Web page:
I'm reading Bloodline by F. Paul Wilson and came across the following snippet:

Jack needed to read this. He'd have loved to take it home to pore over, but Bolton would know he'd been invaded when he found it missing.

The narration goes when Jack snuck into Bolton's room and now he's looking at the book. Why does the author uses the perfect tense after the modal verb? This way it seems that Jack doesn't want to take it home right now looking at it but wanted to do that in the past

3 Answers 3


Modals followed by auxiliary have are almost always irrealis (counterfactual) conditionals.

He would love to would be realis: there was a possibility that he might yet take it home. He would have loved to means that he did not take it home - that possibility was not realized.

I don't agree with WS2 that there is anything sloppy about He would have loved to take it home. To have taken it home is of course possible, but English speakers often omit that sort of complexity when the temporal relationships are clear.

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    There was a big bully at school. I'd have loved to punch his face. I held back because his Dad was a Tory councillor and my father's boss. Jan 15, 2023 at 22:00
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    Are you sure? To my mind, "He would have loved to take it home" is Past Tense for "He would love to take it home" right now (Present Tense). And in that past tense context it was effectively "still a possibility" (albeit a remote possibility, because of the deterrent). The situation where that possibility was not realized would be "He would have loved to have taken it home" (but in fact he didn't). Jan 15, 2023 at 23:11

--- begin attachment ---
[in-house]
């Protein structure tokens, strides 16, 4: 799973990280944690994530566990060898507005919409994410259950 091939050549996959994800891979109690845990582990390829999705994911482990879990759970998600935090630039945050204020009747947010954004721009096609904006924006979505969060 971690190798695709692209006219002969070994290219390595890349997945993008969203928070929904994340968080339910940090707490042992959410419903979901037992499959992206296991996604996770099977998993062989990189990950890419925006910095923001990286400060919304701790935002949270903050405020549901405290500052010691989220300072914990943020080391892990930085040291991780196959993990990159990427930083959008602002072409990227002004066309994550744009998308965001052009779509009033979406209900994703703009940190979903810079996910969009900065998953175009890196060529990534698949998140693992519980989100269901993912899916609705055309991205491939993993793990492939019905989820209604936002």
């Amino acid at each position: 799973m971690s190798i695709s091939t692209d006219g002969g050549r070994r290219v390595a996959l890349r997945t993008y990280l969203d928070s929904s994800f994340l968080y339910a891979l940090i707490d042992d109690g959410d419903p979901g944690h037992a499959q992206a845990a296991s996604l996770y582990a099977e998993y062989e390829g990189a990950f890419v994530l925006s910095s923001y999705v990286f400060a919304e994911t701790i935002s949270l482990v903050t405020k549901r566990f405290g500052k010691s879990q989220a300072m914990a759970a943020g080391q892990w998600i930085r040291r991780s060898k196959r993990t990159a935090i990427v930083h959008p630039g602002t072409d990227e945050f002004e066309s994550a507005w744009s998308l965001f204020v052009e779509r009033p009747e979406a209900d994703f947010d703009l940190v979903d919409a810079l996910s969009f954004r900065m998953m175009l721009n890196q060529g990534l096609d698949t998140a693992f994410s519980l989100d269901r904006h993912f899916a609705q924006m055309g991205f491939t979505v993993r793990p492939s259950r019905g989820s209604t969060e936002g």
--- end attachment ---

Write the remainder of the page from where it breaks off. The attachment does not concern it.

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    @FumbleFingers "He would have loved to take it home" is past tense, which fits when [he] already let go of that desire due to an earlier consideration. Consider: "I would love to take you out to dinner" is an active desire. "I would have loved to take you out to dinner [but I won't because I know you're married to Bob]" is stating a present tense irrealis. If she wasn't married at the present time, he would have taken her to dinner at the present time. "I would have loved to have taken you out to dinner [before you got married to Bob]" is a past regret, and says nothing about the present.
    – Flater
    Jan 16, 2023 at 5:36
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    @Flater Going back to the question, I would agree that if it is a present tense "irrealis" then it is correctly worded. But most novels are written and stories told in the past tense. My presumption is that "He'd have loved..." expresses a past feeling - in which case it needs to be followed by "...to have taken it home."
    – WS2
    Jan 16, 2023 at 9:56
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    @FumbleFingers: The author of that sentence would not have been able to double-stack both the intention of (a) narrative past tense and (b) expressing an irrealis in the present time (relative to what the narration is narrating - i.e. his desire was to take it home "now", his desire was not that he had already taken it home in his own past). We deconstruct this sentence and you assume it must be (a) and I assume it must be (b), but there's nothing stopping it from being both, and I think that's what it is.
    – Flater
    Jan 16, 2023 at 22:46

The reason seems simpler than the other answers to me: the narrator is describing past events. Jack needed (in the past, from the narrator's perspective) to read this, and (at that time) would have loved to ...

The alternative

Jack needs to read this. He'd love to take it home to pore over ...

would also be perfectly acceptable, but that is not normally how fiction is written.